Book Review: The Tunguska Fireball

Article written: 29 Aug , 2005
Updated: 13 Sep , 2007

The Tunguska fireball occured in 1908 in the further reaches of Russia. Bright lights, loud sounds and searing heat signalled this event. Cutting edge measuring devices detected anomalies as far away as Britian, while most people of Europe had the pleasure of seeing a fairy tale like night time sky. Years later, some ground explorers loped into action to find a remarkably wide- spread landscape of shattered trees and burnt surfaces. Further, the tress fell in a pattern as to suggest being blown down by an extremely powerful force. However, given the inhospitable climate of the region, the assessment was brief and decades separated subsequent investigators. Further, given the political climate of the times, almost 50 years passed before international researchers arrived. Nonetheless, with the fertile imagination with which humans are blessed, we have taken what information was available, together with our growing cadre of knowledge in astrophysics, to raise a plethora of rationale for this fireball.

Surendra Verma presents his compilation of the events and possible causes in a smoothly flowing and succintly detailed rendition. He begins by repeating the known facts and figures. People, times, and places fill out the background for the reader and stress the challenges in solving this mystery. Much seems to stem from the brevity of facts and the inaccesibility of the region. In a loosely chronological sequence, Verma pins together the details in a fashion more reminiscent of note taking than of novel writing. He appears to stay to the facts and takes little literary excess with hyperbole of either facts or reactions. However, the reader can easily make their own decuctions. For instance, I was fascinated to learn of the small amount of interest shown by the locals. Instead of acknowledging the fireball and learning from it, their response was to treat it as a sort of mythical situation that was better left alone. Nevertheless, given that there always seems to be some overly curious types, people did consider this event and Verma does bring their observations to the fore.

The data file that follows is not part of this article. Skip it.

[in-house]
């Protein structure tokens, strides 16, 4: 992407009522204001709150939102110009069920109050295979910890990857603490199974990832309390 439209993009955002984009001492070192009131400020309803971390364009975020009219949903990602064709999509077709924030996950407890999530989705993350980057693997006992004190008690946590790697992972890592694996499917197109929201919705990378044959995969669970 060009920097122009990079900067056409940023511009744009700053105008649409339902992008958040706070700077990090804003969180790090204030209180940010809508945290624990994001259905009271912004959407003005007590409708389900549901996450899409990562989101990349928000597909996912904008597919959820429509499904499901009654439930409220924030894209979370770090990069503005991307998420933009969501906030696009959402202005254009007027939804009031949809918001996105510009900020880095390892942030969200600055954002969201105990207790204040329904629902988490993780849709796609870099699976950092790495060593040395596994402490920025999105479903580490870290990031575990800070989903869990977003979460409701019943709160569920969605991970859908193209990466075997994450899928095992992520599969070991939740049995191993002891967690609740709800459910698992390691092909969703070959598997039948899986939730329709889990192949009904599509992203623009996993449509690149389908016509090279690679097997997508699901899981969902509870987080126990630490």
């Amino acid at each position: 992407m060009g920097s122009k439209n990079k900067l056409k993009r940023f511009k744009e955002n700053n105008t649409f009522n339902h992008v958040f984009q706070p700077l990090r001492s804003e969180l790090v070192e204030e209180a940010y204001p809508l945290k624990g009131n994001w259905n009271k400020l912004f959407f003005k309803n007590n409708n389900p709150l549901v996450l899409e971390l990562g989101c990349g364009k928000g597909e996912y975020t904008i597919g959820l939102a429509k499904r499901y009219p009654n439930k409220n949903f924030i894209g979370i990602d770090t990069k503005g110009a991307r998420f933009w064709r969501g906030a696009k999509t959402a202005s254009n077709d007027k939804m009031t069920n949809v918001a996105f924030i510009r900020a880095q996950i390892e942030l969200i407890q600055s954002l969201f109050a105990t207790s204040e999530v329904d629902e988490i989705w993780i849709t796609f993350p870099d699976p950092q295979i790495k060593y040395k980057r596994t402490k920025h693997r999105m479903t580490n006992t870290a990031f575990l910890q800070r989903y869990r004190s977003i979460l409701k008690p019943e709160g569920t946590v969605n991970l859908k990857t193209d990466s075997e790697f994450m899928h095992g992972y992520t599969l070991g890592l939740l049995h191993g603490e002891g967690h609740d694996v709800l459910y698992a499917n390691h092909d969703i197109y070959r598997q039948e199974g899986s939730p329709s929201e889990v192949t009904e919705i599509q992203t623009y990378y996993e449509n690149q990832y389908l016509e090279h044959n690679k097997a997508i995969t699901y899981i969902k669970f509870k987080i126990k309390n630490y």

Once he has established this basis, Verma than treats us to the smorgasbord of hypotheses that arose. He doesn’t solve it himself, as suggested by the sub-title. Rather, he seems to have two other purposes. One is to demonstrate that many natural processes give rise to similar effects. People saw lights, heard explosions and felt heat. The source might have been asteroids, comets, nuclear explosions, anti-matter, mirror matter, black holes, aliens, and so on. The other purpose he provides is to discuss the natural processes themselves. These tidbits will keep the up and coming scientiest curious for many pages. Verma usually isolates each process in individual chapters. As an example, the chapter on asteroids discusses their typical composition, locations within in our solar system and frequency of striking planets. Occassional asides mention the possibility of a companion star for our sun that occasionaly redirects asteroids toward Earth. At the book’s end, Verma does sum up the data and selects his most likely suspect, just like the second last chapter in a mystery novel.

With the combination of scientific and historical background, Verma presents an easy to read treatise on both the fireball and on physical phenomena that could cause such a huge effect upon the flora and fauna on the Earth. Sometimes the description of the science seems to overshadow the event. For instance, a large section describes the extinction of dinosaurs. True, this extinction event, in ways, is just as mysterious as the fireball. However, asteroids and comets were already discussed. The discovery of the Chicxculub crater and its implications seems superlative to the main theme. Given the scarceness of data, there is no surprise on this relative emphasis on the science.

The fireball that blew into Russia’s north may be due to an understood physical event. However, as Surendra Verama shows us in his book Tunguska Fireball we are not exactly sure which event. Much in its history remains obscure, while each of many popular hypotheses rely on contradictory points. Nevertheless, as with any good mystery, there are lots of suspects and enough questions to keep contemplating and enjoy perusing within.

Review by Mark Mortimer

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